Home » Spiritual Direction » Lectionary Sermon for the Twenty-second Sunday after Pentecost

Lectionary Sermon for the Twenty-second Sunday after Pentecost

2 Thessalonians 2:1-5, 13-17

For this reason, God sends them a powerful delusion, leading them to believe what is false, so that all who have not believed the truth but took pleasure in unrighteousness will be condemned. (2 Thess. 2:11-12 NRS)

This verse is left out of our reading today. To me, it is a frightening verse. I know how easily I can be self-deceived, so the possibility of dealing with a powerful delusion, strong deception, is frightening to me. I am afraid not just for myself, but for everyone else who faces this event. The danger is very real today as it was when Paul wrote this letter.

The church at Thessalonica had a hard time understanding the promised return of Jesus. They were looking for his imminent return. Some believed the rumors that Jesus had already come, and they had been left behind. Others believed those who had already died had missed out and would not be included when Jesus came. Evidently, Paul taught the church not to be concerned about the return of Jesus, but instead to be ready for it. In verse 5 Paul writes, “Do you not remember that I told you these things when I was still with you?” For some reason what Paul taught had been either misunderstood or twisted and now the church was in a state of confusion.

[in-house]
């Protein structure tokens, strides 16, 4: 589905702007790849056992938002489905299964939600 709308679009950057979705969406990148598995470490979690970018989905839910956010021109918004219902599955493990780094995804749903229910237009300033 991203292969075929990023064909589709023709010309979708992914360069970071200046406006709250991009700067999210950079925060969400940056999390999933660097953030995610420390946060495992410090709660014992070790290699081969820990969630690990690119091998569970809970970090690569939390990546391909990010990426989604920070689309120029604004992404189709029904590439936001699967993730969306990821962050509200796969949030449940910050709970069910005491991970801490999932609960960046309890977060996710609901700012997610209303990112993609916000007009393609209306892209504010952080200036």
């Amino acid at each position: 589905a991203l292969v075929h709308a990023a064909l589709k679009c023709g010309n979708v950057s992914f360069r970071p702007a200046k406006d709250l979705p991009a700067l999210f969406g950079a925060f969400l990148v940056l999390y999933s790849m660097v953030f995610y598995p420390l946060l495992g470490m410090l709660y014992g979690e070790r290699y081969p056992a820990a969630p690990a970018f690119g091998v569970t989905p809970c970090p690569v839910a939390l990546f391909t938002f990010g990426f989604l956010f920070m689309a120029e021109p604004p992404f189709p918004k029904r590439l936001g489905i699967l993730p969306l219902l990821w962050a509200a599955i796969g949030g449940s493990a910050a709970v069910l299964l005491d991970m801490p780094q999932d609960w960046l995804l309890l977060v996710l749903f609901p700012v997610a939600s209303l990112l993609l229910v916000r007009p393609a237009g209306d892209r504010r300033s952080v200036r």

When followers of the Lord become distracted by things for which they cannot know, such as the dates, times, and sequences leading to the return of Jesus, there is usually conflict and dissension. This should in itself tell us we are focusing on the wrong emphasis and should instead be rejoicing in the promise of hope the return of our Lord gives to us. This is especially true of end times when the focus should be on spiritual preparation rather than timeline certainty. A time when we need spiritual discernment rather than pseudo-intellectual guesswork.

There will be an end time. This is not a religious statement but a fact of known science. Eventually, all suns either burn out or are eaten by a black hole. The biblical timing has to due with God’s timing for accountability, a new creation, and a fulfilling of the blessed hope we hold in our hearts.